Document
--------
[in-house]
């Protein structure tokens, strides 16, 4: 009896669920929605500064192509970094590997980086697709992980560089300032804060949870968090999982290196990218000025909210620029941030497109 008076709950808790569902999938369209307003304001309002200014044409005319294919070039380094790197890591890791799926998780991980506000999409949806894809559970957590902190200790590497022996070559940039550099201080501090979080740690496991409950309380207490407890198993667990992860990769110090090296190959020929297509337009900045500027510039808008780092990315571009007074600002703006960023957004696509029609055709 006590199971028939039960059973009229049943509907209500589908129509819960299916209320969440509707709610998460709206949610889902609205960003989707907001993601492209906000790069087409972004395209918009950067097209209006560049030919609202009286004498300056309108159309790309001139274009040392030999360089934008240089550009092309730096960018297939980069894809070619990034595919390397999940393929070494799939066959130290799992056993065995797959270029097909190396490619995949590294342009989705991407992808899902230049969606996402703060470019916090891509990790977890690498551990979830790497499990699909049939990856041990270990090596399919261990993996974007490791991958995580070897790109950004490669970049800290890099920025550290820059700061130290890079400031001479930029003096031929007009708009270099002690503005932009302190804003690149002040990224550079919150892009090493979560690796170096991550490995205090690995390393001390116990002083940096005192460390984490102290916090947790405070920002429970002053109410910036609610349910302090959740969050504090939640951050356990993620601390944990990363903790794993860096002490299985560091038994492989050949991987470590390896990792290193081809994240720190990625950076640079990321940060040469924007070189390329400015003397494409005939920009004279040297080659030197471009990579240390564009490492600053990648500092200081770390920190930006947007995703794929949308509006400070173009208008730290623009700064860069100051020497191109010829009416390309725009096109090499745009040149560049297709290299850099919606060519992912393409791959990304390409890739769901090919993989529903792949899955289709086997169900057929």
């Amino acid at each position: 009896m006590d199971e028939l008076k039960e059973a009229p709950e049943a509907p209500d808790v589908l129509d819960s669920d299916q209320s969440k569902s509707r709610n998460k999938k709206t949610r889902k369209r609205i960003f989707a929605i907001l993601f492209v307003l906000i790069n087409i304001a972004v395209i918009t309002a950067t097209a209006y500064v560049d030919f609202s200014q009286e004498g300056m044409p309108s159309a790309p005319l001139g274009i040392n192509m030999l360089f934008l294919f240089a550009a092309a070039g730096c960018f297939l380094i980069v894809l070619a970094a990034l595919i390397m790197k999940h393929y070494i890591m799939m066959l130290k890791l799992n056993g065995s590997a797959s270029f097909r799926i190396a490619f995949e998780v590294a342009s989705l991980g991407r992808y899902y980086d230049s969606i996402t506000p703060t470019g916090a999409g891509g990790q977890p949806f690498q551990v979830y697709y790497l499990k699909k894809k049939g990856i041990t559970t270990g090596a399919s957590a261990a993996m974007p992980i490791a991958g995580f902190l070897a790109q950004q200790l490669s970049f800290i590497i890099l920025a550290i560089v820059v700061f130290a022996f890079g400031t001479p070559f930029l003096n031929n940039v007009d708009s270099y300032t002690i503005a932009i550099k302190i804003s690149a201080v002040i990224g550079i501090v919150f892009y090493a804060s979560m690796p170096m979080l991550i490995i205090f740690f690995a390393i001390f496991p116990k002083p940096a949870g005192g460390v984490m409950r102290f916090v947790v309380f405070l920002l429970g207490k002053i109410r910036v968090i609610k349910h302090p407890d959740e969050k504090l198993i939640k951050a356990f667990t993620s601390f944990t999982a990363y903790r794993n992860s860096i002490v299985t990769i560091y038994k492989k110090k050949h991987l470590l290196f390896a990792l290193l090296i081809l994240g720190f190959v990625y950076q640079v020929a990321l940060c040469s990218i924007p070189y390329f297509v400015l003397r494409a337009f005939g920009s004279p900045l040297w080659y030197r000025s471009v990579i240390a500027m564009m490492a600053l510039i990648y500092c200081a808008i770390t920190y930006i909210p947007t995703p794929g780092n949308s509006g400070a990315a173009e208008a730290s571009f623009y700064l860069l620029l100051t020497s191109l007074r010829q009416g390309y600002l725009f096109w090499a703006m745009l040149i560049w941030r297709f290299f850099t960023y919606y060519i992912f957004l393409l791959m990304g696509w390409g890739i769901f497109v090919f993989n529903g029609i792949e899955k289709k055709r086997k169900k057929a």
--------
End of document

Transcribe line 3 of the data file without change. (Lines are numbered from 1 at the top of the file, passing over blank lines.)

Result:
């Amino acid at each position: 009896m006590d199971e028939l008076k039960e059973a009229p709950e049943a509907p209500d808790v589908l129509d819960s669920d299916q209320s969440k569902s509707r709610n998460k999938k709206t949610r889902k369209r609205i960003f989707a929605i907001l993601f492209v307003l906000i790069n087409i304001a972004v395209i918009t309002a950067t097209a209006y500064v560049d030919f609202s200014q009286e004498g300056m044409p309108s159309a790309p005319l001139g274009i040392n192509m030999l360089f934008l294919f240089a550009a092309a070039g730096c960018f297939l380094i980069v894809l070619a970094a990034l595919i390397m790197k999940h393929y070494i890591m799939m066959l130290k890791l799992n056993g065995s590997a797959s270029f097909r799926i190396a490619f995949e998780v590294a342009s989705l991980g991407r992808y899902y980086d230049s969606i996402t506000p703060t470019g916090a999409g891509g990790q977890p949806f690498q551990v979830y697709y790497l499990k699909k894809k049939g990856i041990t559970t270990g090596a399919s957590a261990a993996m974007p992980i490791a991958g995580f902190l070897a790109q950004q200790l490669s970049f800290i590497i890099l920025a550290i560089v820059v700061f130290a022996f890079g400031t001479p070559f930029l003096n031929n940039v007009d708009s270099y300032t002690i503005a932009i550099k302190i804003s690149a201080v002040i990224g550079i501090v919150f892009y090493a804060s979560m690796p170096m979080l991550i490995i205090f740690f690995a390393i001390f496991p116990k002083p940096a949870g005192g460390v984490m409950r102290f916090v947790v309380f405070l920002l429970g207490k002053i109410r910036v968090i609610k349910h302090p407890d959740e969050k504090l198993i939640k951050a356990f667990t993620s601390f944990t999982a990363y903790r794993n992860s860096i002490v299985t990769i560091y038994k492989k110090k050949h991987l470590l290196f390896a990792l290193l090296i081809l994240g720190f190959v990625y950076q640079v020929a990321l940060c040469s990218i924007p070189y390329f297509v400015l003397r494409a337009f005939g920009s004279p900045l040297w080659y030197r000025s471009v990579i240390a500027m564009m490492a600053l510039i990648y500092c200081a808008i770390t920190y930006i909210p947007t995703p794929g780092n949308s509006g400070a990315a173009e208008a730290s571009f623009y700064l860069l620029l100051t020497s191109l007074r010829q009416g390309y600002l725009f096109w090499a703006m745009l040149i560049w941030r297709f290299f850099t960023y919606y060519i992912f957004l393409l791959m990304g696509w390409g890739i769901f497109v090919f993989n529903g029609i792949e899955k289709k055709r086997k169900k057929a």